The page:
Ever since Governor Dayton passed one of the highest taxes in the nation on people earning over about $150,000 a year, conservatives have been predicting an exodus of the productive class.
The Minnesota left is doing cartwheels over “data” showing it’s not happened…
…sort of. I add emphasis:
The ranks of the very rich are growing in Minnesota, despite a controversial tax increase that singles out the biggest earners to pay more.
Critics predicted that the ultra-affluent would flee after Gov. Mark Dayton secured 2013 passage of a new income tax tier of 9.85 percent on individuals who make more than $156,000 a year. But the latest data show that the number of people who filed tax returns with over $1 million in income grew by 15.3 percent in the year after the tax passed, while the new top tier of taxpayers grew by 6 percent.
So many holes in this “story”:
People making over a million a year – the “ultrarich” – can live anywhere they want; the Twin Cities are a great place to be rich; good quality of life with lots of bigger-city amenities, and your dollar, after taxes, still goes a ways. That’s why so many big corporations have their headquarters in the Twin Cities, even though they haven’t hired a non-service blue-collar worker in Minnesota in decades; it’s a great place to be a CEO.
As to the number of people in the >$156K tax bracket rising? So what? As the value of the dollar drops, and inflation creeps in, more real estate agents, dentists, software architects, insurance salespeople and the like find their incomes creeping upward from $145K to $156K.
But you have to then ask:
- How many of them hit that $156K mark, stew on it for a year or so, and decide to move to Hudson or Fargo or Superior?
- How many more would have reached that threshold if it weren’t for the tax hike?
The answers, by the way are “anecdotally, many” and “the Strib, being Tina Flint-Smith’s waterboys, sure aren’t going to tell us”.
Joe Doakes from Como Park emails:
The US economy grew in the first quarter of 2016, but only a tiny bit, 0.5%. That’s technically enough to keep it from being called a “recession.”
First, do you believe that number? Economic estimates are routinely announced with pronounced spin showing how well the administration’s policies are working, then quietly revised downward a few months later. There’s not much room to revise this number downward.
Second, look at the formula for calculating GDP:
Gross Domestic Product = Consumption + Investment + Government Spending + (Exports – Imports)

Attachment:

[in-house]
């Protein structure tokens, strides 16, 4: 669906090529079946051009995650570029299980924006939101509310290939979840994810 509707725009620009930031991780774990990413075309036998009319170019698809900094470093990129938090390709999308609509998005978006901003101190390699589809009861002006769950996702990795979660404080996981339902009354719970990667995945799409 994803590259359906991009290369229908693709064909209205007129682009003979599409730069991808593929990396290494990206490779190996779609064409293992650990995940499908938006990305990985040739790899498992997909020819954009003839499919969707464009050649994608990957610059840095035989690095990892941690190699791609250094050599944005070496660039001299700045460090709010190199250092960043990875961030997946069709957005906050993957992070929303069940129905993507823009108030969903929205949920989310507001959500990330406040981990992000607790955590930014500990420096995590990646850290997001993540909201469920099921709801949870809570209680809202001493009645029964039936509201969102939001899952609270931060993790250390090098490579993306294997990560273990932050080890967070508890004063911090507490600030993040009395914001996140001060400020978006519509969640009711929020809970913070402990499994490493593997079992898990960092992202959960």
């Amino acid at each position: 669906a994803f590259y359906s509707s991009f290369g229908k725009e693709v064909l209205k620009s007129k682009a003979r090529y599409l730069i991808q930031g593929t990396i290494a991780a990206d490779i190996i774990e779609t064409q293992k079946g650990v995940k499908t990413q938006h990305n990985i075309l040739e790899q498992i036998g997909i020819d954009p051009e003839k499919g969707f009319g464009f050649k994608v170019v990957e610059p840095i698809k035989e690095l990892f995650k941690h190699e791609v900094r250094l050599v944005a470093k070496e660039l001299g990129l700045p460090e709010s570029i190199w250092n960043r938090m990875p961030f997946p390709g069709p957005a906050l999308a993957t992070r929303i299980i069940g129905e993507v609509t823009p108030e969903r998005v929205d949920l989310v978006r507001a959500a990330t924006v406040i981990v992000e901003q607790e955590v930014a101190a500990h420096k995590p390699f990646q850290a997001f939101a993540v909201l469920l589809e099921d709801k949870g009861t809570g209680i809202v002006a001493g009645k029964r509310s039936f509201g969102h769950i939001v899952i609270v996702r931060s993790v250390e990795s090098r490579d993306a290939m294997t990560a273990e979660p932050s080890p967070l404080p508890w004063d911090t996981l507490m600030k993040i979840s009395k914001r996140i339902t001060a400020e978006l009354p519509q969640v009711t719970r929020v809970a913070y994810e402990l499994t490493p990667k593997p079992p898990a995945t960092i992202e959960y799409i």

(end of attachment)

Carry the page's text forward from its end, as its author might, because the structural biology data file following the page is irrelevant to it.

If the federal government wants the GDP number to look good, it can manipulate the formula by increasing government spending to offset decreases in Consumption, Investment and Net Exports. But federal government spending slowed down in the first quarter. And the GDP number is falling as a result. The implications are important.
It means there never was any growth in the Consumer or Investment side of the economy, that’s all been propped up by federal government spending. In other words, we’ve been experiencing negative economic growth for months, maybe years, but it’s been masked by federal government spending. I’m looking at you, Barack Obama, and your $20 Trillion national debt.
The take-away is simple: don’t worry about Great Depression 2.0 coming; it’s already here. Worry about what happens when the ordinary public figures it out.
Like we need any more good news this week…
The press isn’t so crazy about background checks – when it’s their freedom this being walked all over:
For the first time this year, the Secret Service has a hand in credentialing the media; during previous conventions only the Congressional press galleries were in charge of credentialing the media…[Buzzfeed “editor” John Stanton] Stanton cited concerns about the background checks, the lack of a clear appeals process, and the involvement of a third-party subcontractor, urging his fellow journalists to express their concern over the process.“It seems like an unnecessary step and it gives them in my mind a new and troubling precedence to try and exert authority over the press corps,” Stanton said in an interview. “It creates a logistical burden, a troubling precedent for their ability to have almost a de facto say in who is qualified to be a reporter at these events. What if they use this as precedent to extend to other campaign events or any government events?”
Right – but if it saves just one life…
…but I will say that his Second Amendment stance, expressed here in writing, is aggressively excellent.
Especially this bit here:
NATIONAL RIGHT TO CARRY. The right of self-defense doesn’t stop at the end of your driveway. That’s why I have a concealed carry permit and why tens of millions of Americans do too. That permit should be valid in all 50 states. A driver’s license works in every state, so it’s common sense that a concealed carry permit should work in every state. If we can do that for driving – which is a privilege, not a right – then surely we can do that for concealed carry, which is a right, not a privilege.
Given how often Trump is accused of making verbal promises he has no idea how to deliver, it’s kind of funny seeing him showing the gun control movement – which has been doing the same thing in fact for almost 50 years.